Our research has shown that Dangote Group uses Heits Combine Harvesters from Germany. Kindly note however, that routine engineering tests conducted by the renowned engineering group, MUSE Plc, from the United Kingdom, have attested to the durability and competence of the Hozard Combine Harvester.  Our combine harvesters are also cheaper than Heits’ and are regularly serviced by highly skilled technicians for optimal performance. 


Furthermore, our unique environmentally friendly combine harvesters are powered by biodiesel and are specifically designed for the Nigerian terrain. They will be beneficial to your pasta division, in Dangote Flour Mills Plc, because they will reduce the harvesting time of wheat, minimise crop wastages and save fuelling costs. 


In view of the points above, we therefore humbly request for an invitation to your office to give a presentation of our operations. We would be grateful if we could discuss how we could add value to Dangote Flour Mills Plc. by efficiently harvesting the wheat yields with more powerful combine harvesters, at a fraction of the cost.


Kindly find attached for your consideration, our brochure, a list of clients and an official DVD of our operations. We look forward to receiving a response from you at your convenience. Thank you for your kind consideration. 


Yours sincerely,










Dr. Peter Hozard

President/CEO

Hozard Nigeria Limited

Email: Peter.hozard@hozard.com

Mobile: 0800 000 0001



As can be seen in the fictitious letter above, the prominent theme is providing value to the Dangote Group by highlighting why the superior Hozard Combine Harvester will save the organisation time and money.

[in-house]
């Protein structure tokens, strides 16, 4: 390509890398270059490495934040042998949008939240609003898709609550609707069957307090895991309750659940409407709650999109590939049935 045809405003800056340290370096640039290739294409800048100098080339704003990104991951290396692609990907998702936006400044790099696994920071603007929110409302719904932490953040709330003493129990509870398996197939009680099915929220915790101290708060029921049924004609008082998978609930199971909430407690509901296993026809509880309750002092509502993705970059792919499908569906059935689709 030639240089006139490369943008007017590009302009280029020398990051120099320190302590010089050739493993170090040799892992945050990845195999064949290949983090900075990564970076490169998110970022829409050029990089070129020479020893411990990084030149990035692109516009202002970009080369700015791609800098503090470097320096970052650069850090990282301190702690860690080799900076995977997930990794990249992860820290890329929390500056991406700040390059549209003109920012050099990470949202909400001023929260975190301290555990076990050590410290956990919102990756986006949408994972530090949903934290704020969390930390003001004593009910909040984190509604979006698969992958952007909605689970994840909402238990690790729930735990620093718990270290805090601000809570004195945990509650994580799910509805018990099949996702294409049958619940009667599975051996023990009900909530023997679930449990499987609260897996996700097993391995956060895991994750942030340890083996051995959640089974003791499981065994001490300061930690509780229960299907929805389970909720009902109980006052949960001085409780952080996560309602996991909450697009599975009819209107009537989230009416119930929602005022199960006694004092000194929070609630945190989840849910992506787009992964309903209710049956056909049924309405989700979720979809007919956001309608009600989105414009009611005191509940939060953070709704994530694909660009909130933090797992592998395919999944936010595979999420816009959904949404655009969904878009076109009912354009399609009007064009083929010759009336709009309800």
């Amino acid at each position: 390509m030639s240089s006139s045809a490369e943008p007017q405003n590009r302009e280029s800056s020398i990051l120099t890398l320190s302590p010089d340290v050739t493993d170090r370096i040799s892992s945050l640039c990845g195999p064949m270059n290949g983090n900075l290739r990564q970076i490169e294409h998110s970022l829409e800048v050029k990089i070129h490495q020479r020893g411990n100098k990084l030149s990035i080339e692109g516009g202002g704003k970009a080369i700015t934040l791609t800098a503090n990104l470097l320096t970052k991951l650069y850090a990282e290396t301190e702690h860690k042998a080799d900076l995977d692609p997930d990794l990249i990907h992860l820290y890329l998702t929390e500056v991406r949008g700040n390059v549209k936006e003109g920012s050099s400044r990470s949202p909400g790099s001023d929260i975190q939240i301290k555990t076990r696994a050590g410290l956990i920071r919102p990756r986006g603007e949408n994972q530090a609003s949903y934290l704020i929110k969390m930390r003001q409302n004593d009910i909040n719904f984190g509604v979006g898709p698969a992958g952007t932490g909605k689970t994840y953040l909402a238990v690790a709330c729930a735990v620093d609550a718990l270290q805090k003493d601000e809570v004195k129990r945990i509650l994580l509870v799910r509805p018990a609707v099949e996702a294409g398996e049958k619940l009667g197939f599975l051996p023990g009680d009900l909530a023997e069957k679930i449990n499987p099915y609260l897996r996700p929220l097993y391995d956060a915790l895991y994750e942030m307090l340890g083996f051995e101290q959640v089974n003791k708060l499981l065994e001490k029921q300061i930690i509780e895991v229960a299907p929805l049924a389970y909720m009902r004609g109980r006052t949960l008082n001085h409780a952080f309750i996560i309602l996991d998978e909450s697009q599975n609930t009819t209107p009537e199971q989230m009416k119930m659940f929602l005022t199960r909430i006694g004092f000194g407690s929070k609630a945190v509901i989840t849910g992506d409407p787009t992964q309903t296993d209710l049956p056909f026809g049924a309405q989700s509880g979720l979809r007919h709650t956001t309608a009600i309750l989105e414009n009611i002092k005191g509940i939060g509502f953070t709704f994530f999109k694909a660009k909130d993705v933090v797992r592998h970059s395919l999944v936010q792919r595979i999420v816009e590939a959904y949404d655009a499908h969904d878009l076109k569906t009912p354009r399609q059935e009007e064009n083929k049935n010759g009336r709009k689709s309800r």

The allure of value is undeniable in all communication, particularly in business writing. Therefore, explicitly state the benefit you would provide to your recipient for the response you seek.


Conclusion

So whether the most important content you will write in your career is an email, a letter, or a report, remember the two critical elements mentioned earlier: consider the recipient's needs and use the appropriate structure.





Realise that for whatever style you use, you should aim to be simple, brief and clear in your writing. Editing and proofreading your document for grammatical accuracy, logic and clarity must also be done.




So take a cue from the famous Post-Impressionist painter Van Gogh, and silence any nagging inner critic who tells you that you cannot write.



You can write. 

You will write. 

You must write. 


Since your career depends on it, write and that inner monster will be silenced every time.  Remember that the more you write, the better you get.



And now, over to you:


What other tips can you give for writing important documents in your career?



Kindly post your comments below.



P.S – The new page ‘Clients’ has been added to this blog. You can view it on the homepage. Kindly take a look. Remember that I provide customised communications coaching for individuals, groups and companies. Contact me for details if you need help. 


If you enjoyed this post, don't rush off just yet. Please remember to:


- Share this article in your social networks by clicking on the icons at the top or below.


Sign up for updates in the blog's right sidebar so that you are immediately notified via email when a new blog post is published. Don’t miss any more articles! 




Do you need help with improving your communication skills?



   Hire me for:


- Communication training sessions for  your staff and executives;


Writing assignments (content creation, executive speeches, etc.);


- Speeches and keynote presentations at your corporate events.


Let me help you get results.



   Contact me: 

A) Send an email to Lucilleossai@gmail.com. 

B) Call for a free consultation: 

Nigeria:           0704 631 0592
   International: +234 704 631 0592    



-------------------------------- 


N.B:   First image courtesy of Stuart Miles, via freedigitalphotos.net. Second and fourth image courtesy of David Castillo Dominici, via freedigitalphotos.net. Third image courtesy of Becris, via freedigitalphotos.net. Last image courtesy of Geerati, via freedigitalphotos.net. Fictitious signature of Peter Hozard courtesy of author.